The European Central Bank was created in 1998 to represent the interests of countries belonging to the Eurozone. From November 2019 its new head will be Frenchwoman Christine Lagarde.
With its headquarters in Frankfurt in Germany, the ECB is at the head of the Eurosystem of central banks of the eurozone member states.
The monetary policy of each member state is therefore managed by the ECB.
Unlike the United States, where the central bank — known as the Federal Reserve — has two main objectives, keeping unemployment down and controlling inflation, the ECB’s main task is to ensure prices in the euro area remain stable, keeping inflation at a reasonable target rate of around two percent.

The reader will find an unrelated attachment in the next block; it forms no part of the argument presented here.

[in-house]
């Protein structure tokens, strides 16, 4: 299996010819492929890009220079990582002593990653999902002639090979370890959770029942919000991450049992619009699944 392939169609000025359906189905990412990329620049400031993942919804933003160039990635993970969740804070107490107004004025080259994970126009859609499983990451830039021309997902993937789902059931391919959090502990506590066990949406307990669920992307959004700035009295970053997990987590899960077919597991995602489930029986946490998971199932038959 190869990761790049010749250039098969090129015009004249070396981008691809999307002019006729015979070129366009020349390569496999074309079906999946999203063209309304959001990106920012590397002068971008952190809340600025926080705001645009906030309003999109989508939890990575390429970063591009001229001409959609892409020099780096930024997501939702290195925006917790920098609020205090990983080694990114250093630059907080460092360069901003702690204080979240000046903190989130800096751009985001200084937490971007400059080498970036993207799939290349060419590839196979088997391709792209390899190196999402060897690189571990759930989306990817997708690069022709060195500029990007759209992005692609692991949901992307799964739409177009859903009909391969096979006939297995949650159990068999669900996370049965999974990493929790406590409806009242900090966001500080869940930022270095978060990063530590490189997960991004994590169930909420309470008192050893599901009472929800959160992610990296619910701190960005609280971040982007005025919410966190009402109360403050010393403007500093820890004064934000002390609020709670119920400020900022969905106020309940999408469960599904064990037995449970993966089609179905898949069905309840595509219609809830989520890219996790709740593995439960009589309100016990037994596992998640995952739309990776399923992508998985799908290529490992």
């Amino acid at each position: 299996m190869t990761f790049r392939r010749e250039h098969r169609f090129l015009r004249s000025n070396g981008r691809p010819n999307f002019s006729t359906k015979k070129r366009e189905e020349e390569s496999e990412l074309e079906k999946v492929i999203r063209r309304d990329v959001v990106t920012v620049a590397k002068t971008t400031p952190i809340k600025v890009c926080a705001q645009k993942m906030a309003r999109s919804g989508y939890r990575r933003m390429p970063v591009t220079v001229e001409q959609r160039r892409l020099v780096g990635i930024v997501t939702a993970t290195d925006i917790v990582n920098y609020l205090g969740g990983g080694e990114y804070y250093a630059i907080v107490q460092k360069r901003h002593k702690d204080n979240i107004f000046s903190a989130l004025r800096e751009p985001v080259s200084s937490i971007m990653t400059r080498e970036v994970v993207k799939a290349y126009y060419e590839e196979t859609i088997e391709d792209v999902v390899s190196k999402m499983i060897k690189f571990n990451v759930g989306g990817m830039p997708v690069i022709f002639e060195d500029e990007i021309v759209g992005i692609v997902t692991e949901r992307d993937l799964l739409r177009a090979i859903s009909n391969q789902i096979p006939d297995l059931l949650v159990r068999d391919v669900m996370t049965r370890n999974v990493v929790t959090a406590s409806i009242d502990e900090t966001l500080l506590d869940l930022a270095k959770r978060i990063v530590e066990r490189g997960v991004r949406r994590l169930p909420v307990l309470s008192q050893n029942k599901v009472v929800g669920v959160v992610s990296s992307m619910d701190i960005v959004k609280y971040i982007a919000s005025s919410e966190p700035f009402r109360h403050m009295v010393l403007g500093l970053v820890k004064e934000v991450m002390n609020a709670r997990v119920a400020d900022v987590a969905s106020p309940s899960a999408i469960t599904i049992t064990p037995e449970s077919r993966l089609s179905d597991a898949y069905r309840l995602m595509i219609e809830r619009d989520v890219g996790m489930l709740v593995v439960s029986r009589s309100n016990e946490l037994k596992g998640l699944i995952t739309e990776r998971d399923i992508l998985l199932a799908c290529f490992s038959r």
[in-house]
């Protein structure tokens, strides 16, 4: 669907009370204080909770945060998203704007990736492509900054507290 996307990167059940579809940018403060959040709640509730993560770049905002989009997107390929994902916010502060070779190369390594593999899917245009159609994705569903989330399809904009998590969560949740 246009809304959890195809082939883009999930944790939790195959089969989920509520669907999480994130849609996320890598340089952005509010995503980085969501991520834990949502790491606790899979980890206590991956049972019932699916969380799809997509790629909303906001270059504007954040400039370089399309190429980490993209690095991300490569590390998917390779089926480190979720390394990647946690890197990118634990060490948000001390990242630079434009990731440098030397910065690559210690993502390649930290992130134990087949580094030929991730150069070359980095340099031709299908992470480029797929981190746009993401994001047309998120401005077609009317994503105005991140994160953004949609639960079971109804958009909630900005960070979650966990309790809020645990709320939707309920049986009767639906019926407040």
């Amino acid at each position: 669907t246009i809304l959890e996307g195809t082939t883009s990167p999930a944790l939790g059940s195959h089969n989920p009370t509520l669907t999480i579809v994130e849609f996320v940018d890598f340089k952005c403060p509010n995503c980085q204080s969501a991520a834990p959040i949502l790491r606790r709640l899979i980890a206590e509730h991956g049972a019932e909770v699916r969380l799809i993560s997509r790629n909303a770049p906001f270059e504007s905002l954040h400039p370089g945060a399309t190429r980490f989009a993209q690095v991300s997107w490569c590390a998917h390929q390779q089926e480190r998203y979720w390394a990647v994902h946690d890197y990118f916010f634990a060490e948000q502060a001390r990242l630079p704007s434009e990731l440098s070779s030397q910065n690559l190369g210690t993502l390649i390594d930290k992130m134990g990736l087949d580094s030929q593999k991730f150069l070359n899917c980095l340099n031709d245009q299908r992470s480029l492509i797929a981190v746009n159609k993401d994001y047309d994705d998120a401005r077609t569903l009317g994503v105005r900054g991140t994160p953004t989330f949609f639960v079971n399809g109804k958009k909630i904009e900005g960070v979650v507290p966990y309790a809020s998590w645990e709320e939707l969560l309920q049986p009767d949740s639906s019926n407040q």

It does this by fixing interest rates.
These decisions have a direct impact on the credit policies of the banking institutions.
For example in the case of overheating eurozone economies, the ECB raises interest rates to cool inflation.
Higher rates prompt banks to limit lending by setting unattractive rates.
On the other hand, to encourage growth in a struggling eurozone, the ECB can cut interest rates to incite banks to issue clients with more credit, thereby encouraging investment.
The ECB lends to banks but in theory is not allowed to lend directly to eurozone governments themselves, as this would amount to financing member state deficits.